In a sentence:
Hannah Rodgers blooms as a writer and claims an identity and sound of her own with her second Pixx album ‘Small Mercies’.
Who in the world is Pixx and why have so many never heard of her? The way-too-cool British songwriter, the musical persona of Hannah Rodgers, is back with a record as strong and as peculiar as her 2017 debut The Age Of Anxiety. Still bopping along to ‘80s drum machine beats and swelling with an array of synths, Small Mercies is full of differing POV narratives discussing environmentalism, Catholicism and (un)hopeful love. Festering in the feverish genre-hopping songs of the record, championing visuals of Mary Magdalene picking her nose and eating your first Chinese in front of a God figurine having an existential crisis, Rodgers sounds more and more unaffected and comfortable with her Pixx creation, confirming that the eye-catching bold makeup looks and cheeky videos publicise more substance than sheer audacity.
Educationally a cocktail of the Original Sin as having
attended an all-girls Catholic school, empathy and love for Mother Nature that
comes from her family and the confidence from being a graduate of the BRIT school,
Rodgers is a vixen of a songwriter. Penning memorable zingers like “I’d like
to get to know you / but I probably won’t blow you” (‘Andean Condor’) and
that whole song about Mary Magdalene, you know, the prostitute disciple of Jesus
Christ being ‘bad to the bone’ and picking her nose, Rodgers is unafraid to
deface what used to be sacred for her in the first place and create a pop song
out of it.
The three main narrative columns of Small Mercies are
the current outward hysteria between man and Nature, shaking off the deeply
ingrained feeling of guilt and lack of understanding of one as an individual
from Catholicism and the on-going debate on power dynamics between the male and
female binary in the social and working sphere. Are we still on about all that?
Earth burning, God and the disputable existence of The Patriarchy? Yes, yes we
are, and Rodgers avoids sounding too straightforward and simplistic about these
hot topics of today by utilising her toolbelt of songwriting that consists of
switching out the narrator of the song as well as the overall genre. The
shimmer of disco, garage-y, post-punk, touch of funk in the bassline and the
overall loom of Blondie, it all blends together into the feverish, gasping-for-breath
LP that is Small Mercies.
The stand-out tracks to pull one into this ride Rodgers is
on are definitely ‘Andean
Condor’, ‘Small Mercies’, ‘Mary Magdalene’ and ‘Blowfish’. The first one
introduces the tongue-in-cheek nature that Pixx carries with pride, the barking
of dogs made part of the percussion as much as the repetitive guitar, sounding
both robotic and nonchalant, as she concludes that getting close and intimate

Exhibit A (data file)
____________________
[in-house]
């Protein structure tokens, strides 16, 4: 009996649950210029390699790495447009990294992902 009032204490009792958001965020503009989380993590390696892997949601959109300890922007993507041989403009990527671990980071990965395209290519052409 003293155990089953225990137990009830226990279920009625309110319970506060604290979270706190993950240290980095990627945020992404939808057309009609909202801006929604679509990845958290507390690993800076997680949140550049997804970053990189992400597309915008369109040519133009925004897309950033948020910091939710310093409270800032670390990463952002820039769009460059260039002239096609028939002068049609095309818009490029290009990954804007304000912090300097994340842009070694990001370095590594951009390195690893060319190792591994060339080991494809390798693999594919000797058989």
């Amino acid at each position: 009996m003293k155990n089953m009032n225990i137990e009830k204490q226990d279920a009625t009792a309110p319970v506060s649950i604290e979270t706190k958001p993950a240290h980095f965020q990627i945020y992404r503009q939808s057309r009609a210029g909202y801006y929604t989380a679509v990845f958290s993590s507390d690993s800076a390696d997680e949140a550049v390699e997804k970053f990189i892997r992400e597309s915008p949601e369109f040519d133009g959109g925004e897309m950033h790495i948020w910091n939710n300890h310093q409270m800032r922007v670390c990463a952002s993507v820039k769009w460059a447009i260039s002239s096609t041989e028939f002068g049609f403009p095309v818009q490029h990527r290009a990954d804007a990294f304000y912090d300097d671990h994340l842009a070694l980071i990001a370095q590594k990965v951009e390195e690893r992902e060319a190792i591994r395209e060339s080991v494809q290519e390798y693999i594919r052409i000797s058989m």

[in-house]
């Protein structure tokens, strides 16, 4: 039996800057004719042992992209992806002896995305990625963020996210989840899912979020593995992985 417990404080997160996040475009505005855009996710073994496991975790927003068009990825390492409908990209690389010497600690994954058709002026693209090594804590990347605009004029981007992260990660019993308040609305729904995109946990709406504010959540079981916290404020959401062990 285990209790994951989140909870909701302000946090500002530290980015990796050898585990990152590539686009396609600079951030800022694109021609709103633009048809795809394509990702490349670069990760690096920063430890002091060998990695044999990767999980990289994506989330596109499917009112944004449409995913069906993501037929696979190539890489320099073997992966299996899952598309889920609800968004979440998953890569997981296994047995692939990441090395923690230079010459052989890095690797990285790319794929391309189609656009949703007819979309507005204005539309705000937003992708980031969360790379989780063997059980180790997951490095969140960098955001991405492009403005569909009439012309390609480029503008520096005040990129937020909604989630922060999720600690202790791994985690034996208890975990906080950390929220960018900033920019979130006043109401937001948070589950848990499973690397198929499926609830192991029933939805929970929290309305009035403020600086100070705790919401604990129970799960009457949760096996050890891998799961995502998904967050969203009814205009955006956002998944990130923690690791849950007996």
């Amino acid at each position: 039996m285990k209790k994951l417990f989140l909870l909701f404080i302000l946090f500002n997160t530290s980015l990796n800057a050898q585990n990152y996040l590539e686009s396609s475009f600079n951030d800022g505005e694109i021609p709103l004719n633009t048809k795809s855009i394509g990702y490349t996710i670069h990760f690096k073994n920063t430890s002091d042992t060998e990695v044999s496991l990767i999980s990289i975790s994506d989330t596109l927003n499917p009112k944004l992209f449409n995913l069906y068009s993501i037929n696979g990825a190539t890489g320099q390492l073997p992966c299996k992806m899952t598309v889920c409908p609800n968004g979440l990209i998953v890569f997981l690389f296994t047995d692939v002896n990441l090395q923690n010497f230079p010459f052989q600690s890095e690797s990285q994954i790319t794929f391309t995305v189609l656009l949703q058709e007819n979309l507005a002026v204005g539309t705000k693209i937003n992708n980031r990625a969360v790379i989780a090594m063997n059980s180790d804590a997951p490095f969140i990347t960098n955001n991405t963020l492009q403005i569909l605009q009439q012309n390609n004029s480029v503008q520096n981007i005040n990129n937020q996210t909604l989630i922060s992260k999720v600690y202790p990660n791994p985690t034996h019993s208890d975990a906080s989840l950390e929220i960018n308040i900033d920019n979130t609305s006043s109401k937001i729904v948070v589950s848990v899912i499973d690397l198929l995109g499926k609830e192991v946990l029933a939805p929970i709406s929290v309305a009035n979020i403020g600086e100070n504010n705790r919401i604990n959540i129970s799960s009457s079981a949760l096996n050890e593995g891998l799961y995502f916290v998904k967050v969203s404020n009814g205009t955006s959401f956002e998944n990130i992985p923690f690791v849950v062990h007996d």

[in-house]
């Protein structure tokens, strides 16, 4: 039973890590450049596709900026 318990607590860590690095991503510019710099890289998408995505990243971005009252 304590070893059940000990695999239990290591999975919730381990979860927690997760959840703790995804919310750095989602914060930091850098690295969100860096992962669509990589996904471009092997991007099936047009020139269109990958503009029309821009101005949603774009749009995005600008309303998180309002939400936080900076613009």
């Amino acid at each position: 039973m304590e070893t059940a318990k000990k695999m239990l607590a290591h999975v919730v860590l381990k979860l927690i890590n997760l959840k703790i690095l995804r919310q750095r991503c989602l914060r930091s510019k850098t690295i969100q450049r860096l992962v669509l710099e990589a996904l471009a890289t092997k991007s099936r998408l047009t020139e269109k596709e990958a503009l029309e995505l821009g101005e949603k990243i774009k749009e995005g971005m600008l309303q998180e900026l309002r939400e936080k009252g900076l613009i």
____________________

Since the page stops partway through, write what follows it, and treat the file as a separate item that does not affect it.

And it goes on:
emotionally won’t necessarily result in the act of the sexual. ‘Small Mercies’, whilst not as
lyrically titillating, but presenting a great melancholic chorus of
appreciating the under-sung male physical form and playing off on the idea of
small everyday mercies that keeps one going. ‘Mary Magdalene’ sees Pixx
embracing the distortion of guitar over synth, sporting both a dead-pan attitude
and a pop-hook about getting stoned in the literal and the metaphorical sense.
Conceptually it probably doesn’t match up to ‘Funsize’ where Pixx sings from
the point of view of a plastic Jesus figurine craving human touch and having an
identity crisis – distilling the essence of religion into a piece of plastic is
a bit far-fetched, but it’s a fun metaphor when you have Nietzsche’s “God is
Dead” in mind.
For more fun Pixx and Catholicism-related material, listen
to ‘Hysterical’, ‘Disgrace’
and ‘Eruption 24’ – God has
a vile power trip on the latter. And finally, on ‘Blowfish’, Pixx takes off all
the masquerade and indulges us in a love song, striking a chord of truth with
the verse “I am not angry / I’m just mad, I’m just mad, I’m just sad / You
left without notice / I heard that your heart was intact”. It carries the
taste of anxiety as much as the debut LP The Age Of Anxiety did,
satisfyingly coming full circle, even if ending the otherwise manic album on a
Small Mercies is generous pop in the sense of providing catchy hooks as well as memorable and imaginative lyrical turns of thought. Maybe the strength of said lyrics isn’t as consistent at times as one would like, but in the guise of Pixx, Rodgers has a sound and identity of her own, and in the age of genre fusion and endless same-sounding indie bands, it’s a respectable feat, even though it’s a bit depressing to dance to a track about our planet dying. (8/10) (Aiste Samuchovaite)
Listen to Small Mercies by Pixx here via Spotify, and tell us what you think below!
Tags: Aiste Samuchovaite, Hannah Rodgers, Pixx, review, Small Mercies
The outspoken 'Giants Of All Sizes' is the most disrupted…
On third album 'Emerald Classics', Swim Deep deliver a timely…
Louder, more emotional and more thoughtful than ever before, Zachary…
Your email address will not be published.
This site uses Akismet to reduce spam. Learn how your comment data is processed.